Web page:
The budget again floats new fees for the oil and gas industry to pay for the processing of permits and would impose fees on leased parcels where no production is occurring. Officials say the fees would save an estimated $250 million a year and expedite drilling on public lands, but the ideas have made little headway in Congress.
The budget includes $240 million for the agency that oversees offshore drilling, a 10 percent increase over current spending. Officials say the increase would enable the Bureau of Safety and Environmental Enforcement to improve its response to oil spills, allow for more safety inspections and improve investigations and enforcement.
The budget also boost funding for the America's Great Outdoors initiative, an Obama program intended to promote outdoor recreation in national parks, wildlife refuges and other public lands.
In a move sure to irk coal-state lawmakers, Obama again calls for changing a fee system designed to clean up abandoned coal mines. States with no abandoned mines would not receive payments.
Agency: Health and Human Services
Total Spending: $949.9 billion
Percentage Change from 2013: 5.4 percent increase
Discretionary Spending: $78.3 billion
Mandatory Spending: $871.6 billion
Highlights: The rollout of Obama's health care law next year drives spending increases in the Health and Human Services budget, but the president is also proposing to trim Medicare costs as he tries to draw Republicans into negotiations to reduce government red ink.
Ninety percent of HHS spending is "mandatory," meaning it goes for benefit programs like Medicare and Medicaid that aren't subject to routine annual budgeting in Congress.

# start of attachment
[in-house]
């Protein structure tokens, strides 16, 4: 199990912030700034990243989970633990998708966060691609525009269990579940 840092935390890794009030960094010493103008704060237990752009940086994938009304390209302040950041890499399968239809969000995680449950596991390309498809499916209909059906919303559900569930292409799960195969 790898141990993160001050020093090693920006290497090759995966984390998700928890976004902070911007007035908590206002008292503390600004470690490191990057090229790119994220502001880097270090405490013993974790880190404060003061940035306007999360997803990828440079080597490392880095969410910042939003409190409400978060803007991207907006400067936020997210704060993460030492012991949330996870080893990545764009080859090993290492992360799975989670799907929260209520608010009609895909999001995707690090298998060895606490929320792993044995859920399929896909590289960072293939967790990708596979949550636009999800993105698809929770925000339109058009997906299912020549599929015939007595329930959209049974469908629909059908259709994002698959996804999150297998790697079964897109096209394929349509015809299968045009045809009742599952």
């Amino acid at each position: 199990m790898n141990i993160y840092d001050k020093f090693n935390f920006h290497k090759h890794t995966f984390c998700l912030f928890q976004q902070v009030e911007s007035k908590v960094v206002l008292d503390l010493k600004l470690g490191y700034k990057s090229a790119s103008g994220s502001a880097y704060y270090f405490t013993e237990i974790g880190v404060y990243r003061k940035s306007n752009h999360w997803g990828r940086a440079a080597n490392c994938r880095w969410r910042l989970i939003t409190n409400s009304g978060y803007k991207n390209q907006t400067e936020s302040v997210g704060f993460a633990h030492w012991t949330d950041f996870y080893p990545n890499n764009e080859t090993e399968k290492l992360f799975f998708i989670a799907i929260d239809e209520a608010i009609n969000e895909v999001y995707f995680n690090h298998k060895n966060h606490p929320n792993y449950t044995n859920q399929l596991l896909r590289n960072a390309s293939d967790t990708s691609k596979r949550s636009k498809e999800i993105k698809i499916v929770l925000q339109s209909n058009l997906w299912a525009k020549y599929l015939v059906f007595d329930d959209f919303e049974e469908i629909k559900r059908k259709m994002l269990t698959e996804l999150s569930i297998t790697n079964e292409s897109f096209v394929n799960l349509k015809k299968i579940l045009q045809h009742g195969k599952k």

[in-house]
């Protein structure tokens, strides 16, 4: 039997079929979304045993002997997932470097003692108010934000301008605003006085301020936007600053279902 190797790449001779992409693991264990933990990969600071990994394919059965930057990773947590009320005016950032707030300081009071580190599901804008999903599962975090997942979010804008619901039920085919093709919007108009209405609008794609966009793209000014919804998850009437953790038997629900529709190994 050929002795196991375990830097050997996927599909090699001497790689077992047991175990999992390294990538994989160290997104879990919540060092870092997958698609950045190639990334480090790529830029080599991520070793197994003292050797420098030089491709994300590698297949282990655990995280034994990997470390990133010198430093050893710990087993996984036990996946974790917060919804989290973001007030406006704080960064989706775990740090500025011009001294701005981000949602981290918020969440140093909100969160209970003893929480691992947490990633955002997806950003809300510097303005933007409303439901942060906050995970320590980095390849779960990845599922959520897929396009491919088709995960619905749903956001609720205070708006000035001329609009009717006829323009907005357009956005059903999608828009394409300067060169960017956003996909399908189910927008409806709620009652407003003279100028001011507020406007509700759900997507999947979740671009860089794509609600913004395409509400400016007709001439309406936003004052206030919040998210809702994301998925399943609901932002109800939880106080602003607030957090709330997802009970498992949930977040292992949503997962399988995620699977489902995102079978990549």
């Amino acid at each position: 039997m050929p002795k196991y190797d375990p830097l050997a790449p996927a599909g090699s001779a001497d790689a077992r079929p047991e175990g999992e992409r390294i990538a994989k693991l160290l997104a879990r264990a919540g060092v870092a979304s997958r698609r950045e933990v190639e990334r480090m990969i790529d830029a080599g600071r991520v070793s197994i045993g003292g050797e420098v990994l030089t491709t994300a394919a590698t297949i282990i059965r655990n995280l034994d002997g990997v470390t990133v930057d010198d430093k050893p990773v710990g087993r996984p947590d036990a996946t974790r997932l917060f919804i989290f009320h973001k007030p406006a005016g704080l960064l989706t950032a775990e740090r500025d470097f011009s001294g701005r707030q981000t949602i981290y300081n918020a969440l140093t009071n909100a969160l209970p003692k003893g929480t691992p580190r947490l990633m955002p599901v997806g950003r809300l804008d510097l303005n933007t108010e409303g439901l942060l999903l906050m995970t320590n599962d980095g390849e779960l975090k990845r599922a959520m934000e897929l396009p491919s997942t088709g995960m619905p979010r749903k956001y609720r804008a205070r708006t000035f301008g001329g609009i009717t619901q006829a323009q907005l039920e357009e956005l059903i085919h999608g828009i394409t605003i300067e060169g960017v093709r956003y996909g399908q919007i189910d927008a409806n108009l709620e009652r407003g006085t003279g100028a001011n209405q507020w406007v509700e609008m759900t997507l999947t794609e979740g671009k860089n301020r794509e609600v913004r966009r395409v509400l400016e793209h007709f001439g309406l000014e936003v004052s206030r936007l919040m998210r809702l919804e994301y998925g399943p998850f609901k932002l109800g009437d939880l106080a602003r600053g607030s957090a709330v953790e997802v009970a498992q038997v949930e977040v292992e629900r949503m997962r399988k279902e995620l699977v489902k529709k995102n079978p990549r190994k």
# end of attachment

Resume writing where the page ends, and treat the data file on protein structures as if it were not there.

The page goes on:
Under Obama's health care law, Medicaid spending will rise significantly next year as the program is opened up to low-income people who aren't currently eligible, mainly adults with no children living at home. Middle-class people who don't get coverage on the jobs will be eligible for tax credits to help them buy private health insurance, but those costs aren't reflected in the HHS budget under government accounting practices.
Obama is proposing to cut Medicare spending about $400 billion over 10 years from currently projected levels. In percentage terms, that translates into a single-digit trim for the giant health program that serves seniors and disabled people. The biggest chunk, more than $130 billion, would come from drug company rebates, including a new proposal that speeds up closing Medicare's prescription drug coverage gap.
Upper middle-class and well-to-do seniors would face higher monthly premiums for outpatient care and prescriptions, an idea that Obama has floated before and that also has Republican support. Newly joining beneficiaries would pay somewhat more for home health care and for outpatient services.
The budget generally holds the line on funding for medical research, with about $31 billion for the National Institutes of Health.
The Centers for Disease Control and Prevention gets a boost from a new $40 million program to more quickly track emerging infections and determine if bugs are resistant to antibiotics. And there's a new $130 million initiative to expand mental health treatment and prevention, focusing on young people.